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Cree mother wonders how mining development in northern Quebec will affect food supply – by Stephane Blais (CBC Montreal/Canadian Press – February 7, 2023)


Project would deprive the Cree of certain hunting grounds

Heather House studies full-time through McGill University’s distance education program, and when she is not immersed in books, she is raising her eight children with her husband in Chisasibi, the northernmost community in Quebec accessible by road.

Feeding a family of eight children, two parents, and two elders in such a remote community where grocery prices are among the highest in the country would be a major challenge if it were not for access to the land for hunting, fishing, trapping and berry picking.

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Hailed as green energy source, northern Quebec lithium project divides Cree – by Stephane Blais (CBC News Canada – February 6, 2023)


‘If the water becomes contaminated by the mine, I don’t see how we can limit the damage’

Type the word “Nemaska” into a search engine and most results refer to Nemaska Lithium, the company that sought bankruptcy protection in 2019 before being partly bought out by the Quebec government’s investment agency. The episode resulted in tens of thousands of small investors losing significant savings.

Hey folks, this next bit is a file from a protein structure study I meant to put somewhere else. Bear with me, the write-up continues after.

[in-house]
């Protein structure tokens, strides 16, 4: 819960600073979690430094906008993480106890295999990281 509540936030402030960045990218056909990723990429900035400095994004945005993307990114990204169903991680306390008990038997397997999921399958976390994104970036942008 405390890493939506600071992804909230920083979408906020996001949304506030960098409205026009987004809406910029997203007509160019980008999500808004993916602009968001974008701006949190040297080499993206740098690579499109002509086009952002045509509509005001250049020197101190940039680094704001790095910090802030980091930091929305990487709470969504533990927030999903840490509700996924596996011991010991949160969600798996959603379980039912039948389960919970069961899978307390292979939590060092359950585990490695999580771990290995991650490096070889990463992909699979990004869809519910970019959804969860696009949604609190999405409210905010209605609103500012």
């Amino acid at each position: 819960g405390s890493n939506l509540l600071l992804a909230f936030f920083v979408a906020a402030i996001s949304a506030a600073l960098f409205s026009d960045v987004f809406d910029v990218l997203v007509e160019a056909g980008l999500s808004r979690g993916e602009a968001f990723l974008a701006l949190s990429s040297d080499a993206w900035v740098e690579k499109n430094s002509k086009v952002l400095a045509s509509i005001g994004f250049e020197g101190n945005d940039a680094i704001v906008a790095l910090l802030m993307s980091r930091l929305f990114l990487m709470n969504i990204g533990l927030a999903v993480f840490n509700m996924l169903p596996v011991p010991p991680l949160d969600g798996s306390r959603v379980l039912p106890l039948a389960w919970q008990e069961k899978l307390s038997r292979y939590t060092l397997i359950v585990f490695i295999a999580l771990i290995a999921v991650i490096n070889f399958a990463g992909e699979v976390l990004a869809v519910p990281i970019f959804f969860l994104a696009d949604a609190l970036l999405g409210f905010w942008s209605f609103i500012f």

However, Nemaska is above all a Cree community in the heart of the boreal forest, more than 1,500 kilometres from Montreal. They share their territory with a wide variety of species, and caribou herds have long visited the area, drawn by its abundance of lichen.

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Where trapping is still a way of life, Quebec lithium projects spark fears for future – by Stéphane Blais (Global News/Canadian Press – February 6, 2023)


As Freddy Jolly’s pickup truck travels the dusty roads through the spruce forests outside Nemaska, Que., the one radio station fades in and out, and Jolly fills the gaps between country ballads with conversation. “There are fewer moose than before due to logging,” Jolly says as he scans the horizon.

This is Eeyou Istchee in northern Quebec, the traditional land of the James Bay Cree, with a surface area equivalent to two-thirds of France. The 65-year-old Cree hunter and trapper knows the land well and has agreed to take a visitor to see sites where lithium mines are under construction.

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NAL offtakes in the pipeline – Piedmont – by Esmarie Iannucci (MiningWeekly – February 1, 2023)


PERTH (miningweekly.com) – The joint venture (JV) partners of the North American Lithium (NAL) operation, in Quebec, are hoping to finalise offtake agreements over the project by the end of March this year.

Global lithium developer Piedmont Lithium president and CEO Keith Phillips told Mining Weekly Online that at 130 000 t/y, Piedmont would be the biggest buyer of NAL product, of which nearly half would be sold to third-party buyers.

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Arsenic in the air, fear and anger on the ground – by Eric Andrew-Gee (Globe and Mail – January 23, 2023)


As research shows carcinogens in their children’s bodies, people in Rouyn-Noranda are demanding more loudly that the local copper smelter – long exempt from provincial emissions rules – should clean up its act

Ethan Valois is eight now, and the arsenic levels in his body have started to come down. He and his parents live in Rouyn-Noranda, Que., home to a copper smelter that emits the known carcinogen at levels about 30 times higher than the provincial limit.